1.10 Licence to publish

Corresponding authors are required to agree to a license to publish after their article is accepted for publication. A downloadable PDF version is available, which can be completed and returned by email or to the editorial office.

1.11  Summarized submission checklist

You can use this list to carry out a final check of your submission before you send it to the journal for review.

1. Affiliation and postal address of all authors is included, and one author has been designated as the corresponding author with contact details:

2. Manuscript

  • Include keywords          
  • All figures (include relevant captions)
  • All tables (including titles, description, and footnotes)
  • Ensure all figure and table citations in the text match the files provided
  • Indicate clearly if color should be used for any figures in print

3. Graphical Abstracts
4. Highlights files (where applicable)
5. Supplemental files (where applicable)
6. Referee suggestions and contact details provided, based on journal requirements.
7. Further considerations

  • The manuscript has been 'spell-checked' and 'grammar-checked'
  • All references mentioned in the Reference List are cited in the text, and vice versa
  • A competing interest statement is provided, even if the authors have no competing interests to declare

8. Journal policies detailed in this guide have been reviewed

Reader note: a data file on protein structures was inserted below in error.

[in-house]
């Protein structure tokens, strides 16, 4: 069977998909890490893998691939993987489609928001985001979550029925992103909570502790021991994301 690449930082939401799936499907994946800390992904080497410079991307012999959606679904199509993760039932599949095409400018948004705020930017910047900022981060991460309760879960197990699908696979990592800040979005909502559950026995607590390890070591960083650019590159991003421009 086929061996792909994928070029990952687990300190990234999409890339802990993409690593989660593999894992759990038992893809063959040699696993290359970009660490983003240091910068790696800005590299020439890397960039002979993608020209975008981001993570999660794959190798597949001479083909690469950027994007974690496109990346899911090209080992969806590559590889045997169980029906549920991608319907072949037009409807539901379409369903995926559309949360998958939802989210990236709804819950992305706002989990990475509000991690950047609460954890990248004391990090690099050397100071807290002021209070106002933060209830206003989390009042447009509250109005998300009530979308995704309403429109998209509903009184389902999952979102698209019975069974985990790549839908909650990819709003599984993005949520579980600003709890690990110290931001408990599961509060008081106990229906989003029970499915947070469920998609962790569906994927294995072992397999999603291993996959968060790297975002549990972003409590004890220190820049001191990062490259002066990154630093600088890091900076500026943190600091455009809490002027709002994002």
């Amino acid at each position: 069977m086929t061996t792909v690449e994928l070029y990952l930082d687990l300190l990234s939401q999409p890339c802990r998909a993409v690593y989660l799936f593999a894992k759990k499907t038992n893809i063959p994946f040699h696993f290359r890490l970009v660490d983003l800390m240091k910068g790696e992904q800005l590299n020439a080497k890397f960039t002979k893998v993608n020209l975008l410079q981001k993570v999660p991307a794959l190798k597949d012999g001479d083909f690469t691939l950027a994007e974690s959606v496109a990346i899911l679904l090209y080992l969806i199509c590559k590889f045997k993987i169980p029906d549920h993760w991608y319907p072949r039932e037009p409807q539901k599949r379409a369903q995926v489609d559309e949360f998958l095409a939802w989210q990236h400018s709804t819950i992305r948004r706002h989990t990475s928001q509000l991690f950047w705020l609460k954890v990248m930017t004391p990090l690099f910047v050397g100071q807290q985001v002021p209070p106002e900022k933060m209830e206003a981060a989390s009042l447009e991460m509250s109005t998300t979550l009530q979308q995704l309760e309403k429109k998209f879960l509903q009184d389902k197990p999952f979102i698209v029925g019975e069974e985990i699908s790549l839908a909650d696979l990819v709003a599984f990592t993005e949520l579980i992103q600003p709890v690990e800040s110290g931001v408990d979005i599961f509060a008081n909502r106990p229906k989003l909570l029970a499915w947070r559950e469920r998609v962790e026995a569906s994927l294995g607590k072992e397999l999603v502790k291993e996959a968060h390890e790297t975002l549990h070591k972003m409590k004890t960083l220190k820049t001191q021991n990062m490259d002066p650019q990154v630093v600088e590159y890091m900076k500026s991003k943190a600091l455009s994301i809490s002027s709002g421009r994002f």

9. Permission has been obtained for use of copyrighted material from other sources (including the Internet).

Copyright & Licensing

Starting with 2019 (volume 21) issue all papers published in the JPME Journal of Petroleum and Mining Engineering are made instantly and permanently available to all readers worldwide free of charge as part of the open access policy adopted. In this way, the scientific community and the general public have, for free, unlimited, and immediate access to open-access content as soon as they are released on the Internet. This effectively removes the barriers for the timely distribution of the articles and ensures that they can be read by as many interested people as possible. The copyrights of articles published before and in 2019 belong to the journal. The copyrights of articles accepted for publication after 2019 belong to their authors.   

Suez University (The Publisher of JPME) publishes the articles under the terms of the Creative Commons Attribution License allowing the work to be used, downloaded, copied, redistributed, remixed, transformed and built upon in any medium without restriction, even for commercial use.

Copyright for Open Access content is retained by author(s). Hence, author(s). 

   • continue to hold the copyrights of their own papers. 

   • grant Suez University the license to publish the article as the original publisher. 

   • grant any third party the right to use, share and adapt the article freely as long as the original work is correctly cited.